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Pitcher Ainsworth Headed Back to Baltimore for Tests

By Jorge Arangure Jr.
Washington Post Staff Writer
Monday, March 14, 2005; Page D01

FORT LAUDERDALE, Fla., March 13 -- Once a first-round pick and the top prospect acquired when the Orioles traded Sidney Ponson to the San Francisco Giants, pitcher Kurt Ainsworth will fly to Baltimore on Monday for an examination of an aching right shoulder that could end his playing career.

Ainsworth, who has suffered numerous arm problems during a four-year major league career, said he would consider retirement if tests prove his shoulder pain is serious. Last season, Ainsworth, 26, missed a large part of the season after arthroscopic elbow surgery. A stress fracture in his right shoulder ended his 2003 season with San Francisco. Ainsworth also missed a season at Louisiana State University after undergoing elbow-reconstruction surgery.

Orioles pitcher Kurt Ainesworth is considering retirement if it turns out that the ache he feels in his shoulder is serious. (Luis M. Alvarez - AP)

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"It's something that I will have to wait and see what the doctor says," Ainsworth said. "I am going to go in there optimistic, hoping it's just some sort of inflammation. I am going to go back and reassess everything because this sure hasn't been a fun past couple of years. It's been pretty miserable to tell you the truth, especially performing at a level that you know you're better than. It's not that much fun.

"If I feel like [if] I can't get back to the same level I did before, then maybe I would consider doing something else. But I am not even thinking about that right now. Hopefully, nothing is wrong and I'll rest for a couple of weeks."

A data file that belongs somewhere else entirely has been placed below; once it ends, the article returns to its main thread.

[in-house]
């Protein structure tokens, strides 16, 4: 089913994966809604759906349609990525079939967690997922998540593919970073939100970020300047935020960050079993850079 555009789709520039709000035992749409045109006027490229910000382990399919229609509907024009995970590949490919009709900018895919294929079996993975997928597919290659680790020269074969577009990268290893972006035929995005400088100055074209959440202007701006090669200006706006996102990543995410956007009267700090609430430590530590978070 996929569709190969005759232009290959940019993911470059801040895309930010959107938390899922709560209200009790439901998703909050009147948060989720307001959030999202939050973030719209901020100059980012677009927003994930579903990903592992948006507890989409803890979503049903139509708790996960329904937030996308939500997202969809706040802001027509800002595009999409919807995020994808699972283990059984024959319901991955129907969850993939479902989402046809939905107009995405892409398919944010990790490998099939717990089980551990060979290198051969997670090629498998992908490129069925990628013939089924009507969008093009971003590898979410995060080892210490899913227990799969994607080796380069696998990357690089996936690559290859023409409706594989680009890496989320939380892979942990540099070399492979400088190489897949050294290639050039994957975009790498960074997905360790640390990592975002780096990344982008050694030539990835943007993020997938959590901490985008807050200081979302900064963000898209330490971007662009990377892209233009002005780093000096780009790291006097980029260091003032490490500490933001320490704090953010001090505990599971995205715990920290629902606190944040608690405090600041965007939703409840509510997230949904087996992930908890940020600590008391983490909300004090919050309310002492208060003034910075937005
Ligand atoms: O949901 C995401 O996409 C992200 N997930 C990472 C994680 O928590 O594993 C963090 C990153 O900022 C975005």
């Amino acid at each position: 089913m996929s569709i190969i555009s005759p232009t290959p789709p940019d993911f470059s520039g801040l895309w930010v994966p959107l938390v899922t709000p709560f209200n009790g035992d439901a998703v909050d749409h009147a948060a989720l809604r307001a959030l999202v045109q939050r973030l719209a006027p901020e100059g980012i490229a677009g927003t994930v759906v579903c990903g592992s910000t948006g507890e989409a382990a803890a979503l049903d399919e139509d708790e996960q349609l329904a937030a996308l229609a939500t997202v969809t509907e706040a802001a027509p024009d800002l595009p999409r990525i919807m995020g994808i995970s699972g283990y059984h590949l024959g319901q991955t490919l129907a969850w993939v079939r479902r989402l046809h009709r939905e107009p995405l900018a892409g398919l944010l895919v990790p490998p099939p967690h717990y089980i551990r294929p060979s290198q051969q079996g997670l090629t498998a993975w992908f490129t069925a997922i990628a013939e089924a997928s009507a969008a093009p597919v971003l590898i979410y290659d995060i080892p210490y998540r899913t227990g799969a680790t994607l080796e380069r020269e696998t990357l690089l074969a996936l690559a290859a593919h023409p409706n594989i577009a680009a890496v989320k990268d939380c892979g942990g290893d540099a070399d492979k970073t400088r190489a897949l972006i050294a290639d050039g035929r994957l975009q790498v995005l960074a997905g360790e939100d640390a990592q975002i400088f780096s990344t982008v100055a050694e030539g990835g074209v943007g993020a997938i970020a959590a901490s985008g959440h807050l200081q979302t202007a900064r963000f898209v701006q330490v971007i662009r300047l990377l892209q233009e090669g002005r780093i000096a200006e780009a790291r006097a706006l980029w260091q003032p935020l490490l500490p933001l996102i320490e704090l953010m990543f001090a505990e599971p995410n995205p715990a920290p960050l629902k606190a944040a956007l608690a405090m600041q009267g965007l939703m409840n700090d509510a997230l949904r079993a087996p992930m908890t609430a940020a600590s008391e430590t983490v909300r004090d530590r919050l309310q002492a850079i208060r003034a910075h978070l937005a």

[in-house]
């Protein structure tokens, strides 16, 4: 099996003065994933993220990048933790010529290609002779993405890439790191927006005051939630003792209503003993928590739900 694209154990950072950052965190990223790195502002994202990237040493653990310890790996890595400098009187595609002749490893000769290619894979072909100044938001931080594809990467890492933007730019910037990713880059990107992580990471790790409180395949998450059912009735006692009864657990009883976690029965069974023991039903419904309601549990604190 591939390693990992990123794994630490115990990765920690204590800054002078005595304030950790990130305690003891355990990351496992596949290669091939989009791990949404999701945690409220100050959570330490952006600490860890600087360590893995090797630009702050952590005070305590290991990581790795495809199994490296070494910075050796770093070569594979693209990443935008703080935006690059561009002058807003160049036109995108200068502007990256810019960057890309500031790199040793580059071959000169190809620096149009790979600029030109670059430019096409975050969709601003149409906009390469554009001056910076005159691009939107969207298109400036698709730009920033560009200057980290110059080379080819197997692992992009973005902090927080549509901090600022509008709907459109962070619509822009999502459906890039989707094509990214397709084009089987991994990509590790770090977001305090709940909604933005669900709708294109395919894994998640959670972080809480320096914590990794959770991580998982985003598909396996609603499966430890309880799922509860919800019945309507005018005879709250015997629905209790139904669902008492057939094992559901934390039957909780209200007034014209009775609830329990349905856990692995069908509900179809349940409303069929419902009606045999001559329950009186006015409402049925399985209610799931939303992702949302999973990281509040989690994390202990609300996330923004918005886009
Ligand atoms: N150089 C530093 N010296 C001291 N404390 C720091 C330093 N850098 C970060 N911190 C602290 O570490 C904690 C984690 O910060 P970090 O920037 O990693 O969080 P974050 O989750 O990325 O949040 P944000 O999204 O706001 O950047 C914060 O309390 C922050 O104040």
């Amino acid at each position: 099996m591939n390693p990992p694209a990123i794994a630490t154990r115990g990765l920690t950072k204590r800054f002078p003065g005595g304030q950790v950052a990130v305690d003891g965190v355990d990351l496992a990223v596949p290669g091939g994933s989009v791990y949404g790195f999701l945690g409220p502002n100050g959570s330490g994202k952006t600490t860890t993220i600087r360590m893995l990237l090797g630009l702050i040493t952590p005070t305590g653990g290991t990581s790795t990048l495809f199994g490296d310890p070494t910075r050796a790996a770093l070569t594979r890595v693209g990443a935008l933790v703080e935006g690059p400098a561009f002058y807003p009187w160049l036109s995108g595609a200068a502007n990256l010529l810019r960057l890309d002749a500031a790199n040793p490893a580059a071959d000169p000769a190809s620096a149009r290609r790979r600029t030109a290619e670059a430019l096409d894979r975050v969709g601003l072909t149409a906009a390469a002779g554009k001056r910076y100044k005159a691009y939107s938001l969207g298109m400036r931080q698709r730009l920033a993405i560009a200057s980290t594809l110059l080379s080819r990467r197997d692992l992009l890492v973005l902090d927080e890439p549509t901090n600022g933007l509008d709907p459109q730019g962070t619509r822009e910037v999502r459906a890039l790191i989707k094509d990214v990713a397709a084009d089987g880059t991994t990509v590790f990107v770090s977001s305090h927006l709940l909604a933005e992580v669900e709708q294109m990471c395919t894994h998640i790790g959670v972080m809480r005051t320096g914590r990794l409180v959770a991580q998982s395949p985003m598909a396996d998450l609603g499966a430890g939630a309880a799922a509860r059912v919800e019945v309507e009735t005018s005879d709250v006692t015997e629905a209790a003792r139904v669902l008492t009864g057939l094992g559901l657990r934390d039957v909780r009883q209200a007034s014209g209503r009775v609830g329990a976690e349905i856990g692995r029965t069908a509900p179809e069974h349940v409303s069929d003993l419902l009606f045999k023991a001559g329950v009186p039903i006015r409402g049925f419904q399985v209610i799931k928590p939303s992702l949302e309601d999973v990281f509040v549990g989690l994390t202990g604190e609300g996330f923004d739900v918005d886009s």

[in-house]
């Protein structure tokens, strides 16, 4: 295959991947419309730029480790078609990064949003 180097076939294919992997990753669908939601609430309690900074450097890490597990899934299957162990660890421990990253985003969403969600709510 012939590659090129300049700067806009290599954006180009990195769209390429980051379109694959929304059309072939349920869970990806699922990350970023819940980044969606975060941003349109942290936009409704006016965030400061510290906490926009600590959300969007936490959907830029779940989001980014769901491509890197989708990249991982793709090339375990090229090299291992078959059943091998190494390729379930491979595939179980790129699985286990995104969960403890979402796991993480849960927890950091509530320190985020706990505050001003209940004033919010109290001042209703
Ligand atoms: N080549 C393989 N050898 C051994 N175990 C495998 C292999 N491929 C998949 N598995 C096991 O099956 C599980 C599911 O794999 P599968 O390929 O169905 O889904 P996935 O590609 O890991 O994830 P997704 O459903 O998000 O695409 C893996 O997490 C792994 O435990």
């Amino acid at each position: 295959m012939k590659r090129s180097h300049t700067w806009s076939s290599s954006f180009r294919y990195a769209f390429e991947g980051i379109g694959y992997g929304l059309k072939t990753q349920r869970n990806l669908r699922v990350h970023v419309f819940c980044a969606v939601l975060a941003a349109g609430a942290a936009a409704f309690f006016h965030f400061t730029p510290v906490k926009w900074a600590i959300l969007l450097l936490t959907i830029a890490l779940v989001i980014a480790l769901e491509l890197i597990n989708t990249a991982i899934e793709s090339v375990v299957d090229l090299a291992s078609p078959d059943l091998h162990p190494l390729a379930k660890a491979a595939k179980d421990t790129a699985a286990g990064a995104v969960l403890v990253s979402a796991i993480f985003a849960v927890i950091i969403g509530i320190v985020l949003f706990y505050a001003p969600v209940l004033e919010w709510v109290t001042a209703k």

Ainsworth said he first felt pain in the shoulder during the second week of spring training after a 15-minute bullpen session. The pain had been sporadic, but it seemed to affect Ainsworth on Friday when he allowed five runs in two innings against the Florida Marlins.

"It hurts to get loose," Ainsworth said. "It hurts to throw. It affects those things, but that's what I have to get back, because it does affect the way I throw. It affects my pitching. If I could just deal with the pain and throw like I have done in the past few years with everything else going on, that's different. But this is actually starting to affect my pitches now. I have nothing there. It's like I'm throwing it and the ball doesn't even come out. I am lobbing it in there."

Orioles pitching coach Ray Miller said he never suspected Ainsworth might be seriously hurt. With Ainsworth's arm troubles, the Orioles brought the pitcher along slowly this spring.

Ainsworth threw a scoreless inning in his spring debut a week ago in Vero Beach, Fla. On Friday, Ainsworth did not allow a run in his first inning of work. He allowed five runs in his second inning. Miller said he thought Ainsworth was trying to push the ball during that second inning.

"Sometimes he said he felt nothing, other times he said he felt something," Miller said. "I just suggested when he started feeling something, 'Why don't you get your mind cleared and get it checked out?' I told him that four days ago. First time coming off an injury, anything you feel is reason for alarm."

The Orioles hoped Ainsworth would make a strong bid for the fifth spot in the rotation. Matt Riley's slow start had allowed Ainsworth an opportunity to make the major league team. Last season Ainsworth began the year in the starting rotation, but was sent to Class AAA Ottawa after posting a 0-1 record with a 9.68 ERA in 30 2/3 innings. He arrived in camp and proclaimed himself healthy. If the injury is serious, Ainsworth may fall back on a business degree he earned from LSU in the offseason.

Even if the injury isn't career-ending, it will set Ainsworth back, likely landing him in Ottawa to start the season.

Ainsworth believes the stress fracture in his shoulder in 2003 has hindered him for the past two years, likely changing his mechanics and causing some of the subsequent arm troubles.

"It's just one thing on top of the other," Ainsworth said. "It seems like I am going for every area of the arm. First the Tommy John [elbow ligament replacement], to the outside of the elbow to the shoulder blade to the shoulder joint. I have covered about all of them. At least I got to do some good things early. If I never played again, I have had a good career. But hopefully, it's nothing."

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